• , Arpad M Danos
    • , Benjamin J Ainscough
    • , Cody A Ramirez
    • , Damian T Rieke
    • , Lynzey Kujan
    • , Erica K Barnell
    • , Alex H Wagner
    • , Zachary L Skidmore
    • , Amber Wollam
    • , Connor J Liu
    • , Martin R Jones
    • , Rachel L Bilski
    • , Robert Lesurf
    • , Yan-Yang Feng
    • , Nakul M Shah
    • , Melika Bonakdar
    • , Lee Trani
    • , Matthew Matlock
    • , Avinash Ramu
    • , Katie M Campbell
    • , Gregory C Spies
    • , Aaron P Graubert
    • , Karthik Gangavarapu
    • , James M Eldred
    • , David E Larson
    • , Jason R Walker
    • , Benjamin M Good
    • , Chunlei Wu
    • , Andrew I Su
    • , Rodrigo Dienstmann
    • , Adam A Margolin
    • , David Tamborero
    • , Nuria Lopez-Bigas
    • , Steven J M Jones
    • , Ron Bose
    • , David H Spencer
    • , Lukas D Wartman
    • , Richard K Wilson
    • , Elaine R Mardis
    •  & Obi L Griffith
  • Commentary |

    Sanwen Huang, Detlef Weigel, Roger Beachy and Jiayang Li propose a regulatory framework for precision breeding with genome-edited crops. They argue that society should benefit from the latest advances in plant genetics and genomics.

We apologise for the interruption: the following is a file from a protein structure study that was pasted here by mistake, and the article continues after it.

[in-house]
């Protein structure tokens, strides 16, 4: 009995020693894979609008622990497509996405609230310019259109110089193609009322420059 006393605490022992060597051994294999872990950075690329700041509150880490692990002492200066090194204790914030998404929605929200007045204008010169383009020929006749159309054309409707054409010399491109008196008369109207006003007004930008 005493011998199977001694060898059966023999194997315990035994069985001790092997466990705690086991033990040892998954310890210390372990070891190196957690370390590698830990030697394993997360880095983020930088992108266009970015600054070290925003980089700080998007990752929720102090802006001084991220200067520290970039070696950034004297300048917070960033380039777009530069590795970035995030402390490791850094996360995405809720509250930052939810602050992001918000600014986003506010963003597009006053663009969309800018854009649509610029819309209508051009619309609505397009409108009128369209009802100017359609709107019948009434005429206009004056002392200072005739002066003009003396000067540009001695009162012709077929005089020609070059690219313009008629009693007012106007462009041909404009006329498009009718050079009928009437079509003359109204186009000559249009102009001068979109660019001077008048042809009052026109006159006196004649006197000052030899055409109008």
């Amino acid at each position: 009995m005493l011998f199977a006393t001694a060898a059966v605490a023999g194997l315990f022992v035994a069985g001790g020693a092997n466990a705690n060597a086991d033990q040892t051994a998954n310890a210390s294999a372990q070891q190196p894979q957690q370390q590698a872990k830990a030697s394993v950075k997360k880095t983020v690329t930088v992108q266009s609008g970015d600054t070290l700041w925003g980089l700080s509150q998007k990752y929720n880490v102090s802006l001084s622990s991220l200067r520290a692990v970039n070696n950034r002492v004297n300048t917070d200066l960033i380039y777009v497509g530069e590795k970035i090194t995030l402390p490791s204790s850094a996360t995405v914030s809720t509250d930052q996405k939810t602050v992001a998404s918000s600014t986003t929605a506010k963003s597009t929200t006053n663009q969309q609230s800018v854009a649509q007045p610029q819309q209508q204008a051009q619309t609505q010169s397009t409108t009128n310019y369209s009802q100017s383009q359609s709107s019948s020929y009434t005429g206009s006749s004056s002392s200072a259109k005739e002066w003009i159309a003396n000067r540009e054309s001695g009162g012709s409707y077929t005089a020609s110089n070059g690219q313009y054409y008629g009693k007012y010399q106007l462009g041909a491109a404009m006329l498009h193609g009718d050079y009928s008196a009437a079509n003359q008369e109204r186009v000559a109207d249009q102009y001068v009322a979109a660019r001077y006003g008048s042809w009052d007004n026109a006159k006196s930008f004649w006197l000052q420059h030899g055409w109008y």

• Sanwen Huang
    • , Detlef Weigel
    • , Roger N Beachy
    •  & Jiayang Li
  • Commentary
    | Open Access

    Paul Flicek and colleagues provide an update on the European Genome-phenome Archive (EGA), a service of the European Bioinformatics Institute (EMBL-EBI) and the Center for Genome Regulation (CRG). The authors describe the EGA policies and infrastructure, how access decisions are made, methods for data submission and future plans for expansion of this database.

    • Ilkka Lappalainen
    • , Jeff Almeida-King
    • , Vasudev Kumanduri
    • , Alexander Senf
    • , John Dylan Spalding
    • , Saif ur-Rehman
    • , Gary Saunders
    • , Jag Kandasamy
    • , Mario Caccamo
    • , Rasko Leinonen